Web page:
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Sunday, 12 March 2017

Argonauts Row, Row, Row!




The Sepia Saturday #358 prompt for 11 March 2017 shows a couple listening to weather reports on the radio in Florida, and is dated 10 November 1950.   I couldn't think of anything similar to write about until now, so my post is rather late I'm afraid.  I don't have any photographs of family members listening to the radio, but in the early 1960s I was an avid listener to what was called the Children's Hour, a session that was to be heard at 5 pm, 6 nights a week on the Australian Broadcasting Commission. The clip below gives a few extracts from the show, including the rousing opening and closing theme songs. Then there's a contribution from a member referring to a double-exposed photograph. When I listen to the clip it all comes back and I can remember coming inside, sitting by the radio, listening intently and singing along. I was a member of the Argonauts Club and couldn't miss a show, just in case one of my contributions was read out on air, which it very occasionally was. The show introduced Australian children to the delights of art and literature, as well as running an amusing serial called "The Muddle-headed Wombat" by Ruth Park. 





My Certificate of  Membership of the Argonauts Club. My membership name and number was Timaeus 37.


My membership badge, which I seem to have defaced by colouring green in at some stage, but at least I still have it

Order of the Dragon's Tooth, award for reaching 150 points for member contributions. I was sad to never quite reach the higher award of Golden Fleece (400 points) or the ultimate Golden Fleece and Bar, (600 points).

My Dragon's Tooth badge

One of the books I received as a prize for a attaining a certain number of points for my written contributions to the Argonauts Club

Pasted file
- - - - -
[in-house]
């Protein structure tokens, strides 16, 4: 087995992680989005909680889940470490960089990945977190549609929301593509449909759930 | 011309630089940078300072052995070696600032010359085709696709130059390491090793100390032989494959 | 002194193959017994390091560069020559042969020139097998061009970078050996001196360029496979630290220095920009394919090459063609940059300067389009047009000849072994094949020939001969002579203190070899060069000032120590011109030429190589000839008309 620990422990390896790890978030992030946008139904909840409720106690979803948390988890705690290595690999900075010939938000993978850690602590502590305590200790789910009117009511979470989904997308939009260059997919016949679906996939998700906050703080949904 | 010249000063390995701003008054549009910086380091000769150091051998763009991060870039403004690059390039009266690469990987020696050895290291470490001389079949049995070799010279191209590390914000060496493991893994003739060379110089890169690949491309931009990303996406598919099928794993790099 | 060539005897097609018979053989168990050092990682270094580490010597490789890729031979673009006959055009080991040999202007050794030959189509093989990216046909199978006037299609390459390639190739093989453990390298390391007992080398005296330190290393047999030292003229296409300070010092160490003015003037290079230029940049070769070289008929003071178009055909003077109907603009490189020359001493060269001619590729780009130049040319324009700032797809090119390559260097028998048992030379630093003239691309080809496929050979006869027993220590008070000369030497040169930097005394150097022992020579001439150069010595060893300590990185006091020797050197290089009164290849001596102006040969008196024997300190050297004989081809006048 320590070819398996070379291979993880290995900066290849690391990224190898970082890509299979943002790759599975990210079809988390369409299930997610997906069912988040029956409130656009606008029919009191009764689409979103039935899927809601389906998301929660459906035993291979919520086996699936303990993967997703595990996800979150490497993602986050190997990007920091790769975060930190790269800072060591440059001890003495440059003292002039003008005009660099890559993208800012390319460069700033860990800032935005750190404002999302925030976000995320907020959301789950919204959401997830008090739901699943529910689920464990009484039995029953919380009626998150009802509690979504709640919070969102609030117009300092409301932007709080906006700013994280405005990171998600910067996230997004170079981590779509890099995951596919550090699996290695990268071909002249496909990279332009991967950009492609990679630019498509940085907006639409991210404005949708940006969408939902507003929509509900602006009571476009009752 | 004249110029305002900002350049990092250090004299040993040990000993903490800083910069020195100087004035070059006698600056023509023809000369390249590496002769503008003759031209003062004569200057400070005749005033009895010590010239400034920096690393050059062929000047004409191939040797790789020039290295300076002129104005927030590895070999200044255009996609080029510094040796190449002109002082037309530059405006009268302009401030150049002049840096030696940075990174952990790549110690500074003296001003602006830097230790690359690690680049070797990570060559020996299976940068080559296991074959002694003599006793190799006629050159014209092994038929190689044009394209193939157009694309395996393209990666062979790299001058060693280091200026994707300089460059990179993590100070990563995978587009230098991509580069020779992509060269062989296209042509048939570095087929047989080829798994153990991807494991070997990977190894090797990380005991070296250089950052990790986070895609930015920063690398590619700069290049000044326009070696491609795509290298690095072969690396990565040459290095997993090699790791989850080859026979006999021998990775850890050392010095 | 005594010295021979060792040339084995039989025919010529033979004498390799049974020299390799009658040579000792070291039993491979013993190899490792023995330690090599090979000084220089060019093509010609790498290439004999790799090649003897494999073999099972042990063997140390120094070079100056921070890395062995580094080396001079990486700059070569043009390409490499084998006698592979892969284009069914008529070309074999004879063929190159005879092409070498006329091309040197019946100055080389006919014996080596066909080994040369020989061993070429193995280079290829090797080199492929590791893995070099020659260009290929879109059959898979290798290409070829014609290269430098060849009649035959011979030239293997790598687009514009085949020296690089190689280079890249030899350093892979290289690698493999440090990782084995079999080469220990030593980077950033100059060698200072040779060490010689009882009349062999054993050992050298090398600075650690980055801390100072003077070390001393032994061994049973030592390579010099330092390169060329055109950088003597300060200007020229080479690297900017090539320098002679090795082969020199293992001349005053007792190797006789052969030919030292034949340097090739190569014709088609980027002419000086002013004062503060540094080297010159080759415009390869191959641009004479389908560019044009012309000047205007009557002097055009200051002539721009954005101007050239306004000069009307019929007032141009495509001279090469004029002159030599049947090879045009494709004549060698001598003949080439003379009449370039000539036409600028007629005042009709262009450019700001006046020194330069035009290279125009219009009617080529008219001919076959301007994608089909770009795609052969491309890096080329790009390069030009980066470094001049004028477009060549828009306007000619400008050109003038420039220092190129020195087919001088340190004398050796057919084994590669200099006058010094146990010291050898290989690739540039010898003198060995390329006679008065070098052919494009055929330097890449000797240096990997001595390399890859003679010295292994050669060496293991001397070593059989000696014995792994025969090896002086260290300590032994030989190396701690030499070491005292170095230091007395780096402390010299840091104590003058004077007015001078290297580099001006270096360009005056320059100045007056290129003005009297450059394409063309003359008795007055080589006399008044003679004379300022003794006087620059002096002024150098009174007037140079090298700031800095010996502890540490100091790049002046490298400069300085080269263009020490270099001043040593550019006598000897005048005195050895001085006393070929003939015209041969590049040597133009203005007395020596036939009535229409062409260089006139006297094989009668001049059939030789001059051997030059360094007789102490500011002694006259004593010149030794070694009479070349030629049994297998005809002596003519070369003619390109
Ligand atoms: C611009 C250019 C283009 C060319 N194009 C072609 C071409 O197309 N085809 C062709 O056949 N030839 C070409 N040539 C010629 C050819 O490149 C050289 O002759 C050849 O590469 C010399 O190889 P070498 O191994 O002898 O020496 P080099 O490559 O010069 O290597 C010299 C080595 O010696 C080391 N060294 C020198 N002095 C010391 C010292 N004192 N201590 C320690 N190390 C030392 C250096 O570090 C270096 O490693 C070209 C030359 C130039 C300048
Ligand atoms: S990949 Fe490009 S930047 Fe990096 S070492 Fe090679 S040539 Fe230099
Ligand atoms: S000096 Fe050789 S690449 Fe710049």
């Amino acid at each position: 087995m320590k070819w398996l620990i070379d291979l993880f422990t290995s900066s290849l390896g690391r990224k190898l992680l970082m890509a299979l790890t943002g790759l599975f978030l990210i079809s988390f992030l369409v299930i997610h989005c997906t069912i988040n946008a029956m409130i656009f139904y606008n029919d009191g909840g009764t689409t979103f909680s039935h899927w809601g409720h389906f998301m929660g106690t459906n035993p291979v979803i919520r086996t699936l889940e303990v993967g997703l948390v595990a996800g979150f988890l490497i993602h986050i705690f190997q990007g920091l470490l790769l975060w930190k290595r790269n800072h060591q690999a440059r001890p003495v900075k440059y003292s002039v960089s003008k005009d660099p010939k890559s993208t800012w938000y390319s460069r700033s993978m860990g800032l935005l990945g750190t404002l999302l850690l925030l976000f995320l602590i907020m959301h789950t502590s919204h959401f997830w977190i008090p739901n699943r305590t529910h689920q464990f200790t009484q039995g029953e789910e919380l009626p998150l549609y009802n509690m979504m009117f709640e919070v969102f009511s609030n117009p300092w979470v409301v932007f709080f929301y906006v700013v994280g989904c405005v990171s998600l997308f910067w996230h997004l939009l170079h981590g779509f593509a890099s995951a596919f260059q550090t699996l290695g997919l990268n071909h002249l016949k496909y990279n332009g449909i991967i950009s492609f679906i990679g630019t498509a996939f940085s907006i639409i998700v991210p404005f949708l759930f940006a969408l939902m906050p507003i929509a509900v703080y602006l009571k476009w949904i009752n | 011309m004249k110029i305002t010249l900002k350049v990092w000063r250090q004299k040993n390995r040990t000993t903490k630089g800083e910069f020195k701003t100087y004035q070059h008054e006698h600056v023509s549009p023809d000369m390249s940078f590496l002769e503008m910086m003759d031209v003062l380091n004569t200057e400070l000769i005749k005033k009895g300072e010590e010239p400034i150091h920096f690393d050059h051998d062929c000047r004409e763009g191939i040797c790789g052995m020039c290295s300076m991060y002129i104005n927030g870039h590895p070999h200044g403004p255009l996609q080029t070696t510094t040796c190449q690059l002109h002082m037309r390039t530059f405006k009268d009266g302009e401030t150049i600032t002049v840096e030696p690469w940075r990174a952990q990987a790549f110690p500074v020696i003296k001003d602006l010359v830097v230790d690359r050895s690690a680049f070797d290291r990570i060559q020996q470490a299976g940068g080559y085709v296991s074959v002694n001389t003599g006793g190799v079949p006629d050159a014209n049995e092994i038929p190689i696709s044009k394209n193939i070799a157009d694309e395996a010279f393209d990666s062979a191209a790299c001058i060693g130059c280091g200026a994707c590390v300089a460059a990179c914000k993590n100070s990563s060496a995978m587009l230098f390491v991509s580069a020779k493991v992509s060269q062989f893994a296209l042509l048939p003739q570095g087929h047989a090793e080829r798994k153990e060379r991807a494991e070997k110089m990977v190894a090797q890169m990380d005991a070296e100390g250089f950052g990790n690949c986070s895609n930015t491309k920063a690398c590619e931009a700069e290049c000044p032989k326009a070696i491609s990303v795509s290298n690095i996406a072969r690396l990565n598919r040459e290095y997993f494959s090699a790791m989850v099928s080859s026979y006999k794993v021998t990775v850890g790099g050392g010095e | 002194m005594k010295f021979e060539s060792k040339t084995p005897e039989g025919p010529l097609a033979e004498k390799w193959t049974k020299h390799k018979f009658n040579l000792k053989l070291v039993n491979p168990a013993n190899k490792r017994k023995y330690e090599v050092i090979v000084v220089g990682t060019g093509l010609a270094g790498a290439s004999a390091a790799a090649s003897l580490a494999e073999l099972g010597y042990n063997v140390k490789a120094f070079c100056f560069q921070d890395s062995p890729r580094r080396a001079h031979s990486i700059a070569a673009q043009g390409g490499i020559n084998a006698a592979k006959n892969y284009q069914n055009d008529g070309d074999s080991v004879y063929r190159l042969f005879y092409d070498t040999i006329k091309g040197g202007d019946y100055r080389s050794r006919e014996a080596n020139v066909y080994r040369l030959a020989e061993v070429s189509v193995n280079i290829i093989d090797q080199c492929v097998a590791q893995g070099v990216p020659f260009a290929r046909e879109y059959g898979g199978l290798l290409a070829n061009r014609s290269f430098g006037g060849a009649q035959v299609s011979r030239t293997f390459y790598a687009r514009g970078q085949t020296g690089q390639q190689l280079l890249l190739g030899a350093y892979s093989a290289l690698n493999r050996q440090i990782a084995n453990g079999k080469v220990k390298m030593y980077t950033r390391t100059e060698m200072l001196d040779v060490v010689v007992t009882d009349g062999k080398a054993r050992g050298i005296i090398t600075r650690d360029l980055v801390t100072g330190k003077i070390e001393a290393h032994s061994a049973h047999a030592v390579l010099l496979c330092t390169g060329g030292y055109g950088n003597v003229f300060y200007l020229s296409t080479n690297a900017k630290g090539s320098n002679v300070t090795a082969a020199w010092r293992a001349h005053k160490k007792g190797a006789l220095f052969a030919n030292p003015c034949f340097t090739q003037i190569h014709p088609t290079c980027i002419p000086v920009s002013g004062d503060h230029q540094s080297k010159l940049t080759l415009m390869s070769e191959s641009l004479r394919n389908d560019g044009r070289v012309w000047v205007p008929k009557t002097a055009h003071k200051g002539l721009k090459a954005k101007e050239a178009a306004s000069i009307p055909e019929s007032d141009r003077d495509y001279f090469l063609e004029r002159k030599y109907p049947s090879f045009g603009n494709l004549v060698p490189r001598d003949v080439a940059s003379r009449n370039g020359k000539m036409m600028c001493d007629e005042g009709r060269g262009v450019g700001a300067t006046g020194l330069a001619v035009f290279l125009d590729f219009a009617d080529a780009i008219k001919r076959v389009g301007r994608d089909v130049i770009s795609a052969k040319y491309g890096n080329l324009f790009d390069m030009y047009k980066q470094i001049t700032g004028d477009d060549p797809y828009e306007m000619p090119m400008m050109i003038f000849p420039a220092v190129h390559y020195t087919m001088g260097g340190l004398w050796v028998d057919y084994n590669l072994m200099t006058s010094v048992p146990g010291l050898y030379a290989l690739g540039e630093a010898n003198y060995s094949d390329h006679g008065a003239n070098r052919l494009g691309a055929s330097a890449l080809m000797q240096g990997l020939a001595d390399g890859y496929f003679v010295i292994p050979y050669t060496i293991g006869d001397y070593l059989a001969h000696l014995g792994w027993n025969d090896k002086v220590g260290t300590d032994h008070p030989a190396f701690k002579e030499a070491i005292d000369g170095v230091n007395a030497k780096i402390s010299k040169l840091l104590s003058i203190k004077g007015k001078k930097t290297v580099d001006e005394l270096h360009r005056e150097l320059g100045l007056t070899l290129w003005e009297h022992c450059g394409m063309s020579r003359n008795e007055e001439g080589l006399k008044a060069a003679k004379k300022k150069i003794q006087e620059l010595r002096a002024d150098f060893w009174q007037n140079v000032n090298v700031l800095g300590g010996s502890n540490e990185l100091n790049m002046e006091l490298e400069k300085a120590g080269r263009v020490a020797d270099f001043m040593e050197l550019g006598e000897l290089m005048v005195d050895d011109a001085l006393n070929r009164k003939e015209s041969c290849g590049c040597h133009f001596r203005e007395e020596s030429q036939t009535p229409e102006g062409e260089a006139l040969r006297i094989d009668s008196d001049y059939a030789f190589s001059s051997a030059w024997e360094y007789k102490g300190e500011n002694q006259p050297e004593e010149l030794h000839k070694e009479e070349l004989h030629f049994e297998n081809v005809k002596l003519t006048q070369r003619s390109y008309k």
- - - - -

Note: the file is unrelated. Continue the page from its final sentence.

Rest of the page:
Inside the book



No photographs of  me listening to the radio, but here I am in a school photograph aged about 7, taken in the school library, and I imagine I looked pretty similar at home around 5 pm every night except Sundays, from about 1960 to 1968, although I probably had changed out of my school uniform before sitting down to listen. My mother encouraged me to listen and contribute. No television back then, so if you missed an episode that was too bad, especially as that just might have been the one in which your letter was read out or your points tally rated a mention. 

The Argonauts Club aired from 1933 until the the early 1970s and was very popular. Quite a few of its members went on to become prominent in Australian public life, for example as writers, academics, journalists, actors or politicians.  You can read more about the Club and see a list of famous members here in Wikipedia.  My only claim to fame is that much later in the 1990s we lived next door to one of those mentioned, namely Mike Carlton, well-known in Australia as a broadcaster and commentator. Of course we never discussed our common childhood history as Argonauts. 

8 comments:

  1. This sounds like quite an interesting club.

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  2. An interesting post and your picture is delightful too. Quite a few of the actors and presenters of the programme spoke in a surprisingly British RP kind of way.

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    1. Yes, the ABC presenters used what was known as Received Pronunciation, effectively imitating the BBC, and it was thought to be appropriate to use it in children's programs, to encourage them to speak properly. The extract in the recording from the Brains Trust segment about what to save in a fire dates back to 1945, but the use of that upper class British accent persisted on the ABC up until about 1970.

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  3. My badge is green as well, Jo, just like yours, so I don't think you defaced it.
    It was such a great radio club.Thanks for triggering fantastic childhood memories.

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    1. I think maybe it originally had green enamel on the sails that had come off, and so I coloured it in with a green Texta.

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  4. What a great post...a memory that must have been shared by quite a few children. I never had that level of dedication to a show, but did enjoy listening to after-school programs regularly. Either I could do my homework to them, or I had to finish it before my favorite show came on the air!

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  5. Ah-ha, you are left-handed (unless your picture was reversed?) We have several lefties in our family and good folk they are! The name "Argonaut" caught my attention right away. Two of our grandchildren attend Argonaut High School in Jackson, Calif. with one due there in another year and tonight one granddaughter's varsity basketball team is playing in the semi-final match for a Northern Calif. championship! Go Mustangs!

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    1. Yes, the photo is not reversed, and thankfully we weren't forced to change hands.

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